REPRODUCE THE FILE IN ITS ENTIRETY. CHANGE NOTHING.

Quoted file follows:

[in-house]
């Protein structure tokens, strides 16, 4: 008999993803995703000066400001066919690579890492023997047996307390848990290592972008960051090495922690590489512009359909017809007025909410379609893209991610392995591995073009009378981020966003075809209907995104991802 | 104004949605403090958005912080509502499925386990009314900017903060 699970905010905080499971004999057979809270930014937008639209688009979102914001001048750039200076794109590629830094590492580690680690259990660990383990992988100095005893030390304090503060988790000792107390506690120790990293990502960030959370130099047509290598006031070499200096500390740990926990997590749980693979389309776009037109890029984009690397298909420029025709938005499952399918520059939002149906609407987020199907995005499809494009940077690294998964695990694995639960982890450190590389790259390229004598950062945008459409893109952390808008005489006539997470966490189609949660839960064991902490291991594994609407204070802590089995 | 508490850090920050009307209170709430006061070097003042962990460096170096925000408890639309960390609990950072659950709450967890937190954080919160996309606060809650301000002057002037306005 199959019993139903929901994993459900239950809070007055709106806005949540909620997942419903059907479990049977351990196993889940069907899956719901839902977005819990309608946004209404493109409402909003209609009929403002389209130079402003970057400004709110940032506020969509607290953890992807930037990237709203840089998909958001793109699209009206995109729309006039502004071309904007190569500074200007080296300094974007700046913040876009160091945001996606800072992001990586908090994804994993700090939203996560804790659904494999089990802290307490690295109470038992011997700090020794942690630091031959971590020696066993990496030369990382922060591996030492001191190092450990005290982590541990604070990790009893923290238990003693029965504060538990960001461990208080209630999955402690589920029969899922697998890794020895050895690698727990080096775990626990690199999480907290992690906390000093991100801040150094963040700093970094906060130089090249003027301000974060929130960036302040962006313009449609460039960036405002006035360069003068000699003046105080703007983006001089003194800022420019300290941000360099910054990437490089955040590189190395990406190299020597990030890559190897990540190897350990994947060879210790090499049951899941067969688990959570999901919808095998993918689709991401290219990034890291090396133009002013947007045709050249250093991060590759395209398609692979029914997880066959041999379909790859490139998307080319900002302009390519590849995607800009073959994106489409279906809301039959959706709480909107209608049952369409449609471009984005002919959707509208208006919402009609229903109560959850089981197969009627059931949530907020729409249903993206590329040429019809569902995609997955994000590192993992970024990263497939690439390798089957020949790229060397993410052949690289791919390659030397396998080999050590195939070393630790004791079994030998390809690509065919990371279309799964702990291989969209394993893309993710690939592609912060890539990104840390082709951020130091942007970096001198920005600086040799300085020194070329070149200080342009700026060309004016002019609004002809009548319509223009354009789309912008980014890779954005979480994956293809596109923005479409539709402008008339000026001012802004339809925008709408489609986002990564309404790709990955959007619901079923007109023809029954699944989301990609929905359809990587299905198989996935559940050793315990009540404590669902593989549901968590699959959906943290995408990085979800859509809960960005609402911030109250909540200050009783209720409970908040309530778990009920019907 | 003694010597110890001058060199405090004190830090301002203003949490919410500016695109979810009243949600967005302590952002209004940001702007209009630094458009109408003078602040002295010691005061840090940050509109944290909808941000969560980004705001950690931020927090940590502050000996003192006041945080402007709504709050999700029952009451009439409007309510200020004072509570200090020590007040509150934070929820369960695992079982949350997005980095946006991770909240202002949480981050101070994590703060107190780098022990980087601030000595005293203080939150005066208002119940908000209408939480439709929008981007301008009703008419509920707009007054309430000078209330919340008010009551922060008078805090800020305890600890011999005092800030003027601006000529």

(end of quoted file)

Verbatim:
[in-house]
């Protein structure tokens, strides 16, 4: 008999993803995703000066400001066919690579890492023997047996307390848990290592972008960051090495922690590489512009359909017809007025909410379609893209991610392995591995073009009378981020966003075809209907995104991802 | 104004949605403090958005912080509502499925386990009314900017903060 699970905010905080499971004999057979809270930014937008639209688009979102914001001048750039200076794109590629830094590492580690680690259990660990383990992988100095005893030390304090503060988790000792107390506690120790990293990502960030959370130099047509290598006031070499200096500390740990926990997590749980693979389309776009037109890029984009690397298909420029025709938005499952399918520059939002149906609407987020199907995005499809494009940077690294998964695990694995639960982890450190590389790259390229004598950062945008459409893109952390808008005489006539997470966490189609949660839960064991902490291991594994609407204070802590089995 | 508490850090920050009307209170709430006061070097003042962990460096170096925000408890639309960390609990950072659950709450967890937190954080919160996309606060809650301000002057002037306005 199959019993139903929901994993459900239950809070007055709106806005949540909620997942419903059907479990049977351990196993889940069907899956719901839902977005819990309608946004209404493109409402909003209609009929403002389209130079402003970057400004709110940032506020969509607290953890992807930037990237709203840089998909958001793109699209009206995109729309006039502004071309904007190569500074200007080296300094974007700046913040876009160091945001996606800072992001990586908090994804994993700090939203996560804790659904494999089990802290307490690295109470038992011997700090020794942690630091031959971590020696066993990496030369990382922060591996030492001191190092450990005290982590541990604070990790009893923290238990003693029965504060538990960001461990208080209630999955402690589920029969899922697998890794020895050895690698727990080096775990626990690199999480907290992690906390000093991100801040150094963040700093970094906060130089090249003027301000974060929130960036302040962006313009449609460039960036405002006035360069003068000699003046105080703007983006001089003194800022420019300290941000360099910054990437490089955040590189190395990406190299020597990030890559190897990540190897350990994947060879210790090499049951899941067969688990959570999901919808095998993918689709991401290219990034890291090396133009002013947007045709050249250093991060590759395209398609692979029914997880066959041999379909790859490139998307080319900002302009390519590849995607800009073959994106489409279906809301039959959706709480909107209608049952369409449609471009984005002919959707509208208006919402009609229903109560959850089981197969009627059931949530907020729409249903993206590329040429019809569902995609997955994000590192993992970024990263497939690439390798089957020949790229060397993410052949690289791919390659030397396998080999050590195939070393630790004791079994030998390809690509065919990371279309799964702990291989969209394993893309993710690939592609912060890539990104840390082709951020130091942007970096001198920005600086040799300085020194070329070149200080342009700026060309004016002019609004002809009548319509223009354009789309912008980014890779954005979480994956293809596109923005479409539709402008008339000026001012802004339809925008709408489609986002990564309404790709990955959007619901079923007109023809029954699944989301990609929905359809990587299905198989996935559940050793315990009540404590669902593989549901968590699959959906943290995408990085979800859509809960960005609402911030109250909540200050009783209720409970908040309530778990009920019907 | 003694010597110890001058060199405090004190830090301002203003949490919410500016695109979810009243949600967005302590952002209004940001702007209009630094458009109408003078602040002295010691005061840090940050509109944290909808941000969560980004705001950690931020927090940590502050000996003192006041945080402007709504709050999700029952009451009439409007309510200020004072509570200090020590007040509150934070929820369960695992079982949350997005980095946006991770909240202002949480981050101070994590703060107190780098022990980087601030000595005293203080939150005066208002119940908000209408939480439709929008981007301008009703008419509920707009007054309430000078209330919340008010009551922060008078805090800020305890600890011999005092800030003027601006000529």